Slowly Arriving

It’s been eight months now since I came back to Zurich. A place which has been my home two times before already. All in all, this is my 19th year here. It is more home than any other place on Earth, and yet I struggle to relax into it.

Over the last thirty years, I’ve grown and learned in so many places around the world. Besides Switzerland, I’ve lived and worked in the US, Germany, Maldives, Belgium, Macau, Hong Kong, Canada, Malta, France, and the Caribbean. 

Of all those places, I guess I miss Macau the most. Its climate, its culture, its people, and its food. And, with it, also my intensive life there working for large-scale circus and stunt shows.

In the spring of 2020, my greatest dream almost came true. After 11 years of working backstage and a good 5 years of applying for every stage management job Cirque du Soleil advertised, I was finally interviewed by them. For Nysa, their coming resident show in Berlin. 

I got through the first interview ok, was shortlisted and invited for a second interview.

Then, just 3 days before this second interview and just before a very real chance to finally work for the company I had dreamed about ever since I was 21 years old and experienced them for the first time (in 1992), all Cirque du Soleil shows around the world were shut down due to Covid19. All interviews were cancelled as well.

Now, Cirque du Soleil shows are slowly reopening. But Nysa has been cancelled. And, I remain an outsider, not part of any clique or network. My chances of realizing this lifelong dream again looking slim at best.

Starting a new life here in Zurich, I’ve begun working as something akin to executive assistant for a management consulting company. I work for nine people at the same time. And, astonishingly enough, the job content is eerily similar to the admin part of working as a stage manager for large-scale shows.

There is also the same sense of urgency, the same unpredictability, constant changes, thinking on your feet, everything coming in late but needing to be done yesterday. And this sense of never quite knowing what the day or week will bring.

The one big difference is that now there is no instant gratification. As a stage manager, I am backstage in the evenings, after a day of admin, and see firsthand what I am working for. I feel the audience, the performers, the entire atmosphere backstage and onstage and I know I am making a difference. I know what I am working for.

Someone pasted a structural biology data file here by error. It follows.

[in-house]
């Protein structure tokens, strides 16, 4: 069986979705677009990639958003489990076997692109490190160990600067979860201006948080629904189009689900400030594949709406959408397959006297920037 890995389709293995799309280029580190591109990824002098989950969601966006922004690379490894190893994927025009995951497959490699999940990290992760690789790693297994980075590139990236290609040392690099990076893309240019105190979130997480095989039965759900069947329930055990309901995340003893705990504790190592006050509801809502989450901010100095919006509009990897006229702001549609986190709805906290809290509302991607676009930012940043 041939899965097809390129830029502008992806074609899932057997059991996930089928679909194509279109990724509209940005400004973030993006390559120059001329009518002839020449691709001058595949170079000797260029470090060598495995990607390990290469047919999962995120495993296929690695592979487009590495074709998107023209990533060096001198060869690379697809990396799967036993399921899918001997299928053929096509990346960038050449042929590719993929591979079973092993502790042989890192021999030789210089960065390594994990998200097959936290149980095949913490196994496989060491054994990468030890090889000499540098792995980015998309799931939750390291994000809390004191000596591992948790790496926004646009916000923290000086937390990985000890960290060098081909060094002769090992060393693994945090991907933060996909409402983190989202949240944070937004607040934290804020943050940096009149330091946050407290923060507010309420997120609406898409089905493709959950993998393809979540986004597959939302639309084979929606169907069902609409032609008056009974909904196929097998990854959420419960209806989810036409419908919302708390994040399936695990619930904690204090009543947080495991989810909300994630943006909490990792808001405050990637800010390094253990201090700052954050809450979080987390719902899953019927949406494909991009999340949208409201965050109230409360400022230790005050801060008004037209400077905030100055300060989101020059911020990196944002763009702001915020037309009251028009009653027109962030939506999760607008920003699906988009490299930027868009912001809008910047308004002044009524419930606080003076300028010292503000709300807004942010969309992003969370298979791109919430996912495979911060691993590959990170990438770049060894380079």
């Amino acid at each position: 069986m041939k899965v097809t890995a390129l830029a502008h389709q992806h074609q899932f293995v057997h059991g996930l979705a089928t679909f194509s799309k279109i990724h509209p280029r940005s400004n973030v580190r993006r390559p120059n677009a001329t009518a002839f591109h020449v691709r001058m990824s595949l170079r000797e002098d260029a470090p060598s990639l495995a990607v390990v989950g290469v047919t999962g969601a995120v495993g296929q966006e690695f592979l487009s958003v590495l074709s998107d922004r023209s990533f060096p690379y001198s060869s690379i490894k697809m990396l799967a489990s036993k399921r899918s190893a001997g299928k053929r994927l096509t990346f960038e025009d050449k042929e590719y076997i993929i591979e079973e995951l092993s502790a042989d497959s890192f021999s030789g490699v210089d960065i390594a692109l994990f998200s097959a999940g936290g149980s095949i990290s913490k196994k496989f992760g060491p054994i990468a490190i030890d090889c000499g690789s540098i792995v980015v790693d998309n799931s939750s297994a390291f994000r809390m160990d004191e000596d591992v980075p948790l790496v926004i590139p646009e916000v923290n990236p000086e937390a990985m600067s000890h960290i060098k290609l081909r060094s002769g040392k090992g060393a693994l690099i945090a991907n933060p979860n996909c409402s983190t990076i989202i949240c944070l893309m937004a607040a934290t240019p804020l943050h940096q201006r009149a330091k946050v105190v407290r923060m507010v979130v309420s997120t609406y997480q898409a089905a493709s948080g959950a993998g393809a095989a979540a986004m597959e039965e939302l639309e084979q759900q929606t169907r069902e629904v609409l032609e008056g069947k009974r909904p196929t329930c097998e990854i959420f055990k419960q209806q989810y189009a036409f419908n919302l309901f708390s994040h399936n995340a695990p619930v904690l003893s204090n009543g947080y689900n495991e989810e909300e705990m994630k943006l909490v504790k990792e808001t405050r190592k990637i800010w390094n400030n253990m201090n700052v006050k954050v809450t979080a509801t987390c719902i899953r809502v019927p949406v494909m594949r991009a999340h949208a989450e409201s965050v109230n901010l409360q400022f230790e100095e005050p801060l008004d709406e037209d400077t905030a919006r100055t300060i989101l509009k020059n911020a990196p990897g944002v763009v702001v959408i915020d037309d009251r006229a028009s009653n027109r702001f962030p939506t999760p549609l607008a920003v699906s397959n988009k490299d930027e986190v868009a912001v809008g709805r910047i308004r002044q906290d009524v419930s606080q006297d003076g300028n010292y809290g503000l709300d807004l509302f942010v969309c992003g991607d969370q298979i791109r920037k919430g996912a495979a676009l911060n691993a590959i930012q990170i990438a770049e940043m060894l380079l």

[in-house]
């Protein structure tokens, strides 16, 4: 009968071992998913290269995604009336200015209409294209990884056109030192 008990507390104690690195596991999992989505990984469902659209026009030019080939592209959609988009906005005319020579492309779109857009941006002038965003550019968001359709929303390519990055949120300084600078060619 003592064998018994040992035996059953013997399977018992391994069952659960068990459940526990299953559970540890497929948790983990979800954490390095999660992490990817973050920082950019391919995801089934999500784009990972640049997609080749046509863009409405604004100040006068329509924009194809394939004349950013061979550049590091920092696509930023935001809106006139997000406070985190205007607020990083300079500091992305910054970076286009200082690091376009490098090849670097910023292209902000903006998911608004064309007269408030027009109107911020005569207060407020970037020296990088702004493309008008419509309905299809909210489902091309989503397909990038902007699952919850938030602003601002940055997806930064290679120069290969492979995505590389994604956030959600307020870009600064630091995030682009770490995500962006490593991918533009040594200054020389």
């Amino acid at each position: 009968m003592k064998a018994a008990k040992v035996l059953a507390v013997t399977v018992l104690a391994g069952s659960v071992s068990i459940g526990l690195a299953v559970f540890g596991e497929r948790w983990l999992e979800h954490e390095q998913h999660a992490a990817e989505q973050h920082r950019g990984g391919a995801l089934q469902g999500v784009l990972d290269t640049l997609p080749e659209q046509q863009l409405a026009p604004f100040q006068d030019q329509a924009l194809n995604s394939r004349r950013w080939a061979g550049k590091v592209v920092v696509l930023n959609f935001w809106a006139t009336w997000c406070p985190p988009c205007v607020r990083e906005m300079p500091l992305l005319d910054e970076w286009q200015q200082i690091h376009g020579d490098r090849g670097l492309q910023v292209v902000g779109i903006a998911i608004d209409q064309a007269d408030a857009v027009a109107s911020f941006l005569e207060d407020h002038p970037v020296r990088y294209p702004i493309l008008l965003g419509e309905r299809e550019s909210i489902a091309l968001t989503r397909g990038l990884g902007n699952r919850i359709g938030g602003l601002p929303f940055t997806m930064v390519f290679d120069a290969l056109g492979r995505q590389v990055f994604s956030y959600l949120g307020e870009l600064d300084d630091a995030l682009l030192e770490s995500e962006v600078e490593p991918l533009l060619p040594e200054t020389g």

Now, everything is abstract. I have an endless list of tasks, but do not hear if anything I have done actually helped towards the success of the project. I do not even hear if the project was successful in the end at all.

That being said, my job is never boring. The company climate is great. And the team is as good as it’s ever going to get, compared to everything else in my 32 years of work experience. So, I am in a good space.

At the end of the day, I guess I am simply homesick. Missing my home in Macau, in Coloane village, a small fishing village where at this time of year, I’d see millions of dragon flies soaring through the evening skies. And I’d sit on my rooftop after a long hard day, gazing at the stars, and having impromptu conversations with friends.

I am homesick for tropical climates, the cold beer in the evening which never tastes better anywhere else, and the local street food sold by my neighbors.

I am easing back into the structured perfection of Central European life. All the while realizing that a huge part of my heart will forever long for those places, experiences, and people I had to leave behind on the other side of the world.

Don’t get me wrong. I am happy where I am. Happy in the moment. Content gardening on my terrace, feeling the loving presence of the street cat I rescued 10 months ago. My memories of all that was before sustaining me. 

But there also is a yearning. Missing something that might be forever a thing of the past.

I wonder if this is part of the human condition. Part of the condition of travelers. Or just part of my condition. To become so much a child of the world that the ache for faraway places becomes permanent. 

In my case, it is a double ache. For life backstage, helping to create magic onstage. And for a life in exotic places where material safety and structure are not a given. Where typhoons muscle their way through the city, expats tell each other wild stories, and nothing is ever quite easy, comfortable, and secure.

These aches might be a permanent fixture in my life. But I am so grateful for them. I wouldn’t want to miss a second of all the experiences I was lucky to have thus far, all over the world. Even if it means that somewhere, in the deepest recesses of my heart from hereon out I will always be homeless, or at home everywhere at once. Whichever way you want to look at it.

(The elephant seen in a local forest around Zurich. A little taste of places yet to be discovered for young adventurers travelling in their minds on the back of stone elephants to far away destinations.)

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